5. de Noronha, C. M., M. P. Sherman, H. W. Lin, M. V. Cavrois, R. D. Moir, R. D. Goldman, and W. C. Greene. 2001. Dynamic disruptions in nuclear envelope architecture and integrity induced by HIV-1 Vpr. Science 294:1105-1108. [PubMed]
6. Fassati, A. 2006. HIV infection of non-dividing cells: a divisive problem. Retrovirology 3:74. [PMC free article] [PubMed]
7. Fossen, T., V. Wray, K. Bruns, J. Rachmat, P. Henklein, U. Tessmer, A. Maczurek, P. Klinger, and U. Schubert. 2005. Solution structure of the human immunodeficiency virus type 1 p6 protein. J. Biol. Chem. 280:42515-42527. [PubMed]
8. Glushakova, S., B. Baibakov, L. B. Margolis, and J. Zimmerberg. 1995. Infection of human tonsil histocultures: a model for HIV pathogenesis. Nat. Med. 1:1320-1322. [PubMed]
9. Glushakova, S., B. Baibakov, J. Zimmerberg, and L. B. Margolis. 1997. Experimental HIV infection of human lymphoid tissue: correlation of CD4+ T cell depletion and virus syncytium-inducing/non-syncytium-inducing phenotype in histocultures inoculated with laboratory strains and patient isolates of HIV type 1. AIDS Res. Hum. Retrovir. 13:461-471. [PubMed]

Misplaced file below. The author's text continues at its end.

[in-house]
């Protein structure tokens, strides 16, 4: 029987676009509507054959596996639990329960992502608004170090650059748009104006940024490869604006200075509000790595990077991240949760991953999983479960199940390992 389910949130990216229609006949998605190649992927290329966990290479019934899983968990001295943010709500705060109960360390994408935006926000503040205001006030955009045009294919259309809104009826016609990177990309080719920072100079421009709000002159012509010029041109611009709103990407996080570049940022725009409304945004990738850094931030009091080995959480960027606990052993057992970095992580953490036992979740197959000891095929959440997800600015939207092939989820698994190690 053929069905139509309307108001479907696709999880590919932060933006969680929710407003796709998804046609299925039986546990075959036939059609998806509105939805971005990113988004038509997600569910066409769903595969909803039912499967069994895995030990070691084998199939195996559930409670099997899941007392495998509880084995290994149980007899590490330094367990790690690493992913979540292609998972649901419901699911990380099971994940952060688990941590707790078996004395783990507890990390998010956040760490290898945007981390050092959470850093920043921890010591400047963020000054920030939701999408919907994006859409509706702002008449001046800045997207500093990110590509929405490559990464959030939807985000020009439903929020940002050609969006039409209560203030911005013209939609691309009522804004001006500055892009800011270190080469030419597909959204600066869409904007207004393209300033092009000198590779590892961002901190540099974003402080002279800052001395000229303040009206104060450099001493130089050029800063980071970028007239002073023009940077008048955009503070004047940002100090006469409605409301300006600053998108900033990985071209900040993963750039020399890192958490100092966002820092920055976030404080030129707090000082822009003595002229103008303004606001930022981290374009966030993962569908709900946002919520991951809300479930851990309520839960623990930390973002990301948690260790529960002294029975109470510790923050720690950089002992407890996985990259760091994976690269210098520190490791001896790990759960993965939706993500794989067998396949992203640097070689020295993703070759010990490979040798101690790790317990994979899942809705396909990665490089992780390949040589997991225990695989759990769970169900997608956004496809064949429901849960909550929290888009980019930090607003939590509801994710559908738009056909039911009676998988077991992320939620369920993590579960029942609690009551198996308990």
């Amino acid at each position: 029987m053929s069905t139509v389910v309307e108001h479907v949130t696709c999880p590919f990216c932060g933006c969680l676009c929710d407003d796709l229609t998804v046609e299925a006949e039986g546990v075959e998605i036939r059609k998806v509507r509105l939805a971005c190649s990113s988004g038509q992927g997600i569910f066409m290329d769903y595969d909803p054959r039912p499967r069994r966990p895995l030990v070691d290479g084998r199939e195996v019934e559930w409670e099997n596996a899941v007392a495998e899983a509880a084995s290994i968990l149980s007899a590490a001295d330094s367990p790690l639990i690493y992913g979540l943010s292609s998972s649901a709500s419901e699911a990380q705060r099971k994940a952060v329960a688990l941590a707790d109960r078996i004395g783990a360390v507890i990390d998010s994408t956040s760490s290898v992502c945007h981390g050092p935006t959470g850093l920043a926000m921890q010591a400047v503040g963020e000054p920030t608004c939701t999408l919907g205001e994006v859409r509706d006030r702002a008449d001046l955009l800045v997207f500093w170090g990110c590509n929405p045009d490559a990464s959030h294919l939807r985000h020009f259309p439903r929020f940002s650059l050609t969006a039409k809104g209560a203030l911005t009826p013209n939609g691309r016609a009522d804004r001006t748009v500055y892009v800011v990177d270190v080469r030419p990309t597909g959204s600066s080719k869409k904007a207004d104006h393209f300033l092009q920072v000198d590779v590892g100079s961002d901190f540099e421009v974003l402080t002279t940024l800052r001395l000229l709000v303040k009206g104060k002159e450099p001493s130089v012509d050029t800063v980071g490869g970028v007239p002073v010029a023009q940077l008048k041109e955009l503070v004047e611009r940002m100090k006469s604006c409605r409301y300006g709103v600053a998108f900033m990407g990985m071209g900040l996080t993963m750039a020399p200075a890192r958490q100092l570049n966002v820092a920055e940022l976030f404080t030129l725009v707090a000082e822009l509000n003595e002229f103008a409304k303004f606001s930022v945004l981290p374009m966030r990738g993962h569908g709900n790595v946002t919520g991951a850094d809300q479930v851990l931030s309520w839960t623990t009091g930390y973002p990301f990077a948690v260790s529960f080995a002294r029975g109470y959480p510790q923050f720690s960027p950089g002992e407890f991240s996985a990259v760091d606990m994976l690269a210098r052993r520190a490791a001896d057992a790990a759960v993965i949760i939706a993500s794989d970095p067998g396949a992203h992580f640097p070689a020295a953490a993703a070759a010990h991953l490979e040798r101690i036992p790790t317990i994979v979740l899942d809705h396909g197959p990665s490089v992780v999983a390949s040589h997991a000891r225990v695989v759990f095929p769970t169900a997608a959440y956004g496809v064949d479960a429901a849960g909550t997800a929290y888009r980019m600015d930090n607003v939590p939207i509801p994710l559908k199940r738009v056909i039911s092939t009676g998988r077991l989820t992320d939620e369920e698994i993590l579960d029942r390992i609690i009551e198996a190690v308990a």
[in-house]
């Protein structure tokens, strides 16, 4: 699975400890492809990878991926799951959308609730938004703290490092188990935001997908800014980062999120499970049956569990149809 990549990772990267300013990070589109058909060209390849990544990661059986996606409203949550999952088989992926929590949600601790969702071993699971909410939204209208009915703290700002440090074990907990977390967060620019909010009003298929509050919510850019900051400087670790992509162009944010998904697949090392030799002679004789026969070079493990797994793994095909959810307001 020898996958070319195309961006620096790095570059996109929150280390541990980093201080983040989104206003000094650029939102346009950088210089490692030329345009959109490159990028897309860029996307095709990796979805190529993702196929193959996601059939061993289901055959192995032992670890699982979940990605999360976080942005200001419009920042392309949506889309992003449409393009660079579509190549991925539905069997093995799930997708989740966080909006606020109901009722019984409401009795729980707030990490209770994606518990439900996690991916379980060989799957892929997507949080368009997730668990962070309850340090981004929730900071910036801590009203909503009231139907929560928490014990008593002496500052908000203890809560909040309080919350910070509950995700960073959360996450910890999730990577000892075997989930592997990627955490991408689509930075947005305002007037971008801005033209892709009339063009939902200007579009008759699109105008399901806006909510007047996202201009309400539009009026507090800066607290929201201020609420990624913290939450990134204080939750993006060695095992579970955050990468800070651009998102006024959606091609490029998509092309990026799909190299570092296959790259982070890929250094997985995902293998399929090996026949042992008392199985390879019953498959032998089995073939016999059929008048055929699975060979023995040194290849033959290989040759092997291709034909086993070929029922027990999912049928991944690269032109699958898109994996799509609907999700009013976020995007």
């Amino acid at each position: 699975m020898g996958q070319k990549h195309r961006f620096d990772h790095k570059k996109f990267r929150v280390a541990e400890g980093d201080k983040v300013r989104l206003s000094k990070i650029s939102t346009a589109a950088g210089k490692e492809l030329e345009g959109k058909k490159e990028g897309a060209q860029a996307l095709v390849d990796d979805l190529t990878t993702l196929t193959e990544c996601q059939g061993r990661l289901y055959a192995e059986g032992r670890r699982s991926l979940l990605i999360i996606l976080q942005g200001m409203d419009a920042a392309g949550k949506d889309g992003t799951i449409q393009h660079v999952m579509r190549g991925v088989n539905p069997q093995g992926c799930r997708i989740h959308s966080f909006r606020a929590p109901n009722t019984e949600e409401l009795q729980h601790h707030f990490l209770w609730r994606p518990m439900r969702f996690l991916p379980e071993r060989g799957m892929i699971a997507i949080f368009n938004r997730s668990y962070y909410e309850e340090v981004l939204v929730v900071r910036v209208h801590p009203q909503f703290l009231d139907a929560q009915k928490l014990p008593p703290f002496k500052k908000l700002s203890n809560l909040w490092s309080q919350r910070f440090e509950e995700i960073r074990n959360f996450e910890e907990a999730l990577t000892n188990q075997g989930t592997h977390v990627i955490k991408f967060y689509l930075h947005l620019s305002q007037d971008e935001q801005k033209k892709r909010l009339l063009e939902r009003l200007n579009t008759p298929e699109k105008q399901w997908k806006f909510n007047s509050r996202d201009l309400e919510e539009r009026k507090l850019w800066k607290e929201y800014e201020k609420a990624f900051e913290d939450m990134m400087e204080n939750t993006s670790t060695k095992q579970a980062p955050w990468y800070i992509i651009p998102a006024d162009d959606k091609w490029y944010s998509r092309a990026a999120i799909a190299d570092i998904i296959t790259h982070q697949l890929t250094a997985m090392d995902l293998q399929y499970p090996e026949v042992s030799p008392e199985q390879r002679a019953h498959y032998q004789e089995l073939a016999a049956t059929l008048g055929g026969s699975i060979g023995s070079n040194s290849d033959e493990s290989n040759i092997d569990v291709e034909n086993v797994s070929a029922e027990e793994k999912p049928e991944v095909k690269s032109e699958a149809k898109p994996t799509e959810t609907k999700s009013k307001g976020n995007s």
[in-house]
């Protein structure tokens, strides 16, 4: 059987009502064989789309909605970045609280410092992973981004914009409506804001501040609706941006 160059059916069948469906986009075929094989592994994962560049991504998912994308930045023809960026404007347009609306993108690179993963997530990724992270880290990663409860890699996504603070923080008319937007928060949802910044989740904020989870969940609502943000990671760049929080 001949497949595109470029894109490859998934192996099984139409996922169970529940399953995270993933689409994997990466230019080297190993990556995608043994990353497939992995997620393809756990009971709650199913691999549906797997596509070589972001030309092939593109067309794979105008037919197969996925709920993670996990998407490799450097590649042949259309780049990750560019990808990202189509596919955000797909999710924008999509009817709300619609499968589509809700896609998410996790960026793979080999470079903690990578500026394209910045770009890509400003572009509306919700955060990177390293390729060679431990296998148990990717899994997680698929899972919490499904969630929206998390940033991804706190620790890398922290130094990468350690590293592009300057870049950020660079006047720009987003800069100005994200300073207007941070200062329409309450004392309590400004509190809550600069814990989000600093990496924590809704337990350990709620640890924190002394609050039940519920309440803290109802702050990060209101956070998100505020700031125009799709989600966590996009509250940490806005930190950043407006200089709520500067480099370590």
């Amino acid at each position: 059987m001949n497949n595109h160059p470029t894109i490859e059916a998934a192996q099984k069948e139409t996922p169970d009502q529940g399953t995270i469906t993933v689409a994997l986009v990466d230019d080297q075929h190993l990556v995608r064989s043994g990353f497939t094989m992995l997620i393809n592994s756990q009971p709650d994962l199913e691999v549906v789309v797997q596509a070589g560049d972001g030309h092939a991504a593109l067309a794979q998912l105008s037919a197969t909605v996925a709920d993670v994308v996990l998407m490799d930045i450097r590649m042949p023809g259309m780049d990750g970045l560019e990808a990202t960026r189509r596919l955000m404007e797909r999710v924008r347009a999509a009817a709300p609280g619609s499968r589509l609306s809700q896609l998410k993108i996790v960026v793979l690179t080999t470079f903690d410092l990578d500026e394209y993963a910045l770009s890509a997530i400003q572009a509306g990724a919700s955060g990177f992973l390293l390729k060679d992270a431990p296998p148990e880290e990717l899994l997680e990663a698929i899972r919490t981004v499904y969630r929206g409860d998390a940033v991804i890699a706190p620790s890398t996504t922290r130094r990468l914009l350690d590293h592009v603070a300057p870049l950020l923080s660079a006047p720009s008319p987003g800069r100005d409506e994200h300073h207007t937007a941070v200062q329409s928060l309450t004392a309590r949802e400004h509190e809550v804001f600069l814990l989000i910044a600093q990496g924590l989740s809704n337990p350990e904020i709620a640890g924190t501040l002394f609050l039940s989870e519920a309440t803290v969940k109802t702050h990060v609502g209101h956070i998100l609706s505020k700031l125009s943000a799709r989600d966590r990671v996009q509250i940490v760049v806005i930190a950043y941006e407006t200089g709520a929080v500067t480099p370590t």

10. Glushakova, S., Y. Yi, J. C. Grivel, A. Singh, D. Schols, E. De Clercq, R. G. Collman, and L. Margolis. 1999. Preferential coreceptor utilization and cytopathicity by dual-tropic HIV-1 in human lymphoid tissue ex vivo. J. Clin. Investig. 104:R7-R11. [PMC free article] [PubMed]
11. Jenkins, Y., O. Pornillos, R. L. Rich, D. G. Myszka, W. I. Sundquist, and M. H. Malim. 2001. Biochemical analyses of the interactions between human immunodeficiency virus type 1 Vpr and p6gag. J. Virol. 75:10537-10542. [PMC free article] [PubMed]
12. Le Rouzic, E., and S. Benichou. 2005. The Vpr protein from HIV-1: distinct roles along the viral life cycle. Retrovirology 2:1-14. [PMC free article] [PubMed]
13. Lu, Y. L., R. P. Bennett, J. W. Wills, R. Gorelick, and L. Ratner. 1995. A leucine triplet repeat sequence (LXX)4 in p6gag is important for Vpr incorporation into human immunodeficiency virus type 1 particles. J. Virol. 69:6873-6879. [PMC free article] [PubMed]